Information Warfare: It Looked Good On Paper, and Better in the Papers

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April 6, 2006: When new weapons come on line in another country, many people tend to seize on one characteristic of the system that stands out, whether or not it is relevant to the system's mission. This leads to misleading reports about what the new weapon can really do. The fact is, hype about weapons can often exceed their actual performance. This tends to cause problems, not only because intelligence services are going to try to find out what the real deal is, but also because they engender panic. Rampaging pundits draws the attention of politicians. Often this hype occurs because the United States doesn't have a similar weapon in service.

Perhaps one of the more recent cases of a weapon being hyped is the Russian Shkval, a rocket-propelled super-cavitating torpedo. On paper, it looks deadly - with its high speed (360 kilometers per hour), and its nuclear warhead (which could destroy even a carrier). However, a closer look reveals that this system has several Achilles' heels. First, it is unguided. This means that even with it going at a kilometer every ten seconds, the submarine that fires it is going to have to get close to the target. This leads into problem number two for anyone using Shkval. A five-kiloton nuclear warhead detonated underwater creates shockwaves that will cause damage to a submarine that gets too close to the detonation point. One kilometer is well within that range. In other words, if a submarine fires a Shkval at a carrier, it might get the carrier, but will probably be seriously damaged in the effort. For the United States, which used the Mk 48 ADCAP from very quiet submarines, a system like Shkval is more trouble than it's worth.

Another one of these hyped weapons is the SS-N-22 Sunburn. It is fast (top speed of Mach 2), with a big warhead (700 pounds of high-explosive), a range of 120 kilometers, and has the ability carry out terminal maneuvers to throw off a ship's last-ditch defenses. However, in this case, again, there is part of the story that is untold. The missile flies as low as 23 feet over the surface of the ocean. That is not a problem on a calm day, with little or no wave action. But in a storm, that low flight altitude means that the missile could hit a wave and fly out of control (or detonate before it reaches the target). The room for error decreases even more when one considers the terminal maneuvers. Plus, it is out-ranged by the Harpoon, which has a range of 140 kilometers (other versions have even longer range - up to 315 kilometers). The Sunburn might be a nice weapon, but its launch platform has to come within range of an American ship's anti-ship missiles for the Sunburn to even have a snowball's chance in Miami of hitting its target.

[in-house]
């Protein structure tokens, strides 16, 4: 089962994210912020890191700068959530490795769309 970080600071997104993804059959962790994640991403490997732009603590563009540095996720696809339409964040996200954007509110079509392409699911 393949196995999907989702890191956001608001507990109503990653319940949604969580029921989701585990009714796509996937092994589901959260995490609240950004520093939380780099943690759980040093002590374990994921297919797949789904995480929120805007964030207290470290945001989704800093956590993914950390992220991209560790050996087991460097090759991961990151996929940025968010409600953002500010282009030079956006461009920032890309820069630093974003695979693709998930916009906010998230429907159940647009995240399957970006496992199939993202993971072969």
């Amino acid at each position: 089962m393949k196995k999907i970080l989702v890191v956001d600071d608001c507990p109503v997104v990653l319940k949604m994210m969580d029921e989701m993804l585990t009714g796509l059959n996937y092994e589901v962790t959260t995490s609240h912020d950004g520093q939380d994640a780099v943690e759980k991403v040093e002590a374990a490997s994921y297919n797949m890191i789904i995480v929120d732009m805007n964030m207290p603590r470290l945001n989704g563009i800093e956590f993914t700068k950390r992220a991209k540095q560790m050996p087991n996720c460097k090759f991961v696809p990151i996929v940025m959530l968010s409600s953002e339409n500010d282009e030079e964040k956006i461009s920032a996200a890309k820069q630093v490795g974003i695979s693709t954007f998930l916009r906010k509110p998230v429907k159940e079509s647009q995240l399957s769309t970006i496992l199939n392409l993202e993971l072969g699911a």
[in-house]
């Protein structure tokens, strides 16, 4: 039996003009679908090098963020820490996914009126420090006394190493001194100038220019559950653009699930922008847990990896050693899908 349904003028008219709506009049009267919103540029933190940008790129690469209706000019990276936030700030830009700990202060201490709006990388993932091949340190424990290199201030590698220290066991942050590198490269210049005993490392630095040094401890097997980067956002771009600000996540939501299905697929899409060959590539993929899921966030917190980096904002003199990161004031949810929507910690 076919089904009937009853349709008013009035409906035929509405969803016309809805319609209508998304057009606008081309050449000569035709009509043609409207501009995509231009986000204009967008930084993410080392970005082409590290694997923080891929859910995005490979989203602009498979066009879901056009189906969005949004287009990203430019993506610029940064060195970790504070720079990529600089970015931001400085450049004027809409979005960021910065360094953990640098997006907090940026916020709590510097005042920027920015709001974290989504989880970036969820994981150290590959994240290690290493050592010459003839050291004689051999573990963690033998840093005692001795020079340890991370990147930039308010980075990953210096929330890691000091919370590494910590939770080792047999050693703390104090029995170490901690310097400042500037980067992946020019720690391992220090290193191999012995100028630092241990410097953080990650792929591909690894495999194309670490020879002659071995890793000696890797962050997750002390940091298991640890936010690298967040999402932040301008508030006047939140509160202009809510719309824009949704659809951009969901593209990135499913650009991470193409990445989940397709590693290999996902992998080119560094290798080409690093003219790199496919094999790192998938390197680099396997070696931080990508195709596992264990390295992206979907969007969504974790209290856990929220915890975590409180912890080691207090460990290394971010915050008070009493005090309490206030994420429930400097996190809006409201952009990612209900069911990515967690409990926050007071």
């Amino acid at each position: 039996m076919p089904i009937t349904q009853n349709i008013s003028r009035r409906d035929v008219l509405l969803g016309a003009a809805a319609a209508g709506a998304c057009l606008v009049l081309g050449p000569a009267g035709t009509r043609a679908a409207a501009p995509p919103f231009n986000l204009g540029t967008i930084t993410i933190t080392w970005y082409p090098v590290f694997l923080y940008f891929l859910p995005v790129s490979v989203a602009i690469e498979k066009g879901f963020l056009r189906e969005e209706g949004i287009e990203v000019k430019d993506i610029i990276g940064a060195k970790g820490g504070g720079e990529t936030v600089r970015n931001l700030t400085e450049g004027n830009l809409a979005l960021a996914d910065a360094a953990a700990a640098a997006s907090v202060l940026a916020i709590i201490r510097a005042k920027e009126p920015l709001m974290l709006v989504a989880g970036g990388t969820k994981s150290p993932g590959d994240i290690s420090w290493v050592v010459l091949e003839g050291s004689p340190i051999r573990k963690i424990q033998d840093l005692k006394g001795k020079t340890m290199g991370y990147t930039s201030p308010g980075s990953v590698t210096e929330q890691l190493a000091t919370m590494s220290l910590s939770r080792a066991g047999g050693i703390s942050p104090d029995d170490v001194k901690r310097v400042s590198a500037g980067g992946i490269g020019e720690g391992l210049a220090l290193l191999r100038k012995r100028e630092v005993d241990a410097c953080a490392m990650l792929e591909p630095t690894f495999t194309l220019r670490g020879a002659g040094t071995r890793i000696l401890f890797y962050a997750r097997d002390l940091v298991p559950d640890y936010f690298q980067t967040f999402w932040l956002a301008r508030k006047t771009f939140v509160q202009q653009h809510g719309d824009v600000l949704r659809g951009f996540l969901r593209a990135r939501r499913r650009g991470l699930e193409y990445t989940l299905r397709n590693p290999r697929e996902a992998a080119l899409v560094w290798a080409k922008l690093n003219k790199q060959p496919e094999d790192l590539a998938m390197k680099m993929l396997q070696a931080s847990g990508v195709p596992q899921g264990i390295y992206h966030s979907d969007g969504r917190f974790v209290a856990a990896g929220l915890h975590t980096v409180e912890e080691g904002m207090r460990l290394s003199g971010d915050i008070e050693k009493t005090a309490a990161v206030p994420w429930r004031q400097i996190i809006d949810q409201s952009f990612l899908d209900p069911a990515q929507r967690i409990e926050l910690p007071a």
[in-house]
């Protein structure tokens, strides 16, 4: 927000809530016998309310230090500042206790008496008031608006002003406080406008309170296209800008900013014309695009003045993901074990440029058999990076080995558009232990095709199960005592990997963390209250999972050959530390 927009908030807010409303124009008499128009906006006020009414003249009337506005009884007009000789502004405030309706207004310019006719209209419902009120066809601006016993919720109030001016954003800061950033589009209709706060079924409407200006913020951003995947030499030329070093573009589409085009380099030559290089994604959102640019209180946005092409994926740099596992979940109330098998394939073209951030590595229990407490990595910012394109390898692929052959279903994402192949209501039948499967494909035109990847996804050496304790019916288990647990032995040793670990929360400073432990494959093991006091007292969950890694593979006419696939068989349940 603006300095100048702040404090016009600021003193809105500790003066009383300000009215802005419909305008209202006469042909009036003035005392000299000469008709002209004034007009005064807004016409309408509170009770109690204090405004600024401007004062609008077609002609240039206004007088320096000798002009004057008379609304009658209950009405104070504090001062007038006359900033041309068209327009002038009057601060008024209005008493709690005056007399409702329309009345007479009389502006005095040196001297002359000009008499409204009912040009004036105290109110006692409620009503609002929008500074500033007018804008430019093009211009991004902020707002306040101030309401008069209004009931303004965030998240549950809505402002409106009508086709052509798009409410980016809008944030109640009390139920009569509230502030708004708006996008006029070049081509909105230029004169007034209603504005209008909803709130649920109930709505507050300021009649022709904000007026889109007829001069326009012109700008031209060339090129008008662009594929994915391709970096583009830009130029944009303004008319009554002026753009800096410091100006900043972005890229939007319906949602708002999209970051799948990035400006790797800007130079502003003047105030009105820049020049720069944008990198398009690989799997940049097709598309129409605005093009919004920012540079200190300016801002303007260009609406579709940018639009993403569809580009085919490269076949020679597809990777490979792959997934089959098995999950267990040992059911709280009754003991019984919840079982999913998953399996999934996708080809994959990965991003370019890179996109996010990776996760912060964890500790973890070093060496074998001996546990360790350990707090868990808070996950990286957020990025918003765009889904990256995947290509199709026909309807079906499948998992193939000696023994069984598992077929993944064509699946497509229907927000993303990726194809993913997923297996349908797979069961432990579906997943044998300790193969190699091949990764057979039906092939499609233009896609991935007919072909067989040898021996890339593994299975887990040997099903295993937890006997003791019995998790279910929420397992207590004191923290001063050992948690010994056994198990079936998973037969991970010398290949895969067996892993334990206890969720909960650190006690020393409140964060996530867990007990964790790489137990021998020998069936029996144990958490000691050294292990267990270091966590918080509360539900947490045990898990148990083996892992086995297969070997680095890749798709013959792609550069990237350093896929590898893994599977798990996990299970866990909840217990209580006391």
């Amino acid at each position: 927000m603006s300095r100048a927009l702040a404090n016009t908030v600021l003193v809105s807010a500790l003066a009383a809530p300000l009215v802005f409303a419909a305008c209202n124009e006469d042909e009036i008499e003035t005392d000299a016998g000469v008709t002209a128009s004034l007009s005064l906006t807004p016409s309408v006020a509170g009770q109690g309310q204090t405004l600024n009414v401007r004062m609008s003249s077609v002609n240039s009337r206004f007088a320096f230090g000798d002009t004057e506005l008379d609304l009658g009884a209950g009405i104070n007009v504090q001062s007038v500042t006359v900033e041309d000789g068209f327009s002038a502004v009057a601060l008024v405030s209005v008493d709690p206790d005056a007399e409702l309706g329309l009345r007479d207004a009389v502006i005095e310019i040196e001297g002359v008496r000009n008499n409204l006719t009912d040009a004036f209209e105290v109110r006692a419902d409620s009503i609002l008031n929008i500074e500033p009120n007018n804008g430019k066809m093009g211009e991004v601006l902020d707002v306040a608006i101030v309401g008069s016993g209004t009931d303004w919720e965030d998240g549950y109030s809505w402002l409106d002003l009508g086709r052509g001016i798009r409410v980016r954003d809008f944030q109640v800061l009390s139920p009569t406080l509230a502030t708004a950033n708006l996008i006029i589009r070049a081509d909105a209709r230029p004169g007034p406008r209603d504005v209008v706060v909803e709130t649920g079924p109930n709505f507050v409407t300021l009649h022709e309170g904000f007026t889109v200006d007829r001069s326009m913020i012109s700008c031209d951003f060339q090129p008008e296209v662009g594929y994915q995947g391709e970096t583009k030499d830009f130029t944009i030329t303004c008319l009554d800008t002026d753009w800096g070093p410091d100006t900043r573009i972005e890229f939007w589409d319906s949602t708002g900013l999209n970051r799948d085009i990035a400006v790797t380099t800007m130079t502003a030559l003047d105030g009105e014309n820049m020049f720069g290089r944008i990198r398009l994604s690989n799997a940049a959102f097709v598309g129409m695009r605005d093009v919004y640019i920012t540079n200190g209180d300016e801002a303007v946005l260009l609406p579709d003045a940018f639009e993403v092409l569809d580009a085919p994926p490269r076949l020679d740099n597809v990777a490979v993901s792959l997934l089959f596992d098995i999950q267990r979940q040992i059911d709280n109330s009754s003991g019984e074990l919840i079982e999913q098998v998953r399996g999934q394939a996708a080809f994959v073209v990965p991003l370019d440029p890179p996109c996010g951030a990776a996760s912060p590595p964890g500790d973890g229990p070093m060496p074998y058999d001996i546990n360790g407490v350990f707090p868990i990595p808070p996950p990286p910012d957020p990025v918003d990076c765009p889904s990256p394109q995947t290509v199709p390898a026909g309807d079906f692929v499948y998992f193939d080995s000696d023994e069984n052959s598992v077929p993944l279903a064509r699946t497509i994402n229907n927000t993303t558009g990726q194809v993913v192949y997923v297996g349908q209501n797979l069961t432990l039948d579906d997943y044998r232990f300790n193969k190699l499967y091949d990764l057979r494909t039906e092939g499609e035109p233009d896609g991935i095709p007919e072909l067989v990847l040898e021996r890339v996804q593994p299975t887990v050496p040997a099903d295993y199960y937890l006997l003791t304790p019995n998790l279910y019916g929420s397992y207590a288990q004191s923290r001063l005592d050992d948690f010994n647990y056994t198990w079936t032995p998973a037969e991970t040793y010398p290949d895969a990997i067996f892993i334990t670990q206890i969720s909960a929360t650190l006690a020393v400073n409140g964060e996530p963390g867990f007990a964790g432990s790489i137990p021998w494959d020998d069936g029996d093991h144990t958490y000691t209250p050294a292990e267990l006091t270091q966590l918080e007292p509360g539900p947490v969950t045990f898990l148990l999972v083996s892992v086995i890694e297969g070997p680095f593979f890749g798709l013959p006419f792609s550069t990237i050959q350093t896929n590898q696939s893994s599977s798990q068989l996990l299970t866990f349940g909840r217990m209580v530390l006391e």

This is not a new phenomenon. In the 1970s, the object of panic was the MiG-25 Foxbat. Many pointed to its high speed (3,000 kilometers per hour), and wondered if it was unstoppable. A closer look soon revealed that the plane had electronics at the level of the 1950s, and it had short range. The plane it was designed to counter, the B-70, never entered service. This was a plane stuck without a mission. Try convincing the panic-stricken politicians of that.

The MiG-25 has had only one confirmed kill in its service - and that was fratricide. Syria claimed one of its MiG-25s claimed to have shot down an Israeli F-15. On the other hand, at least 17 have been confirmed as having been shot down by opponents. When people talk about new "wonder weapons", most of the time, it is just hype, and these systems often fall short in combat. - Harold C. Hutchison ( haroldc.hutchison@gmail.com)

 


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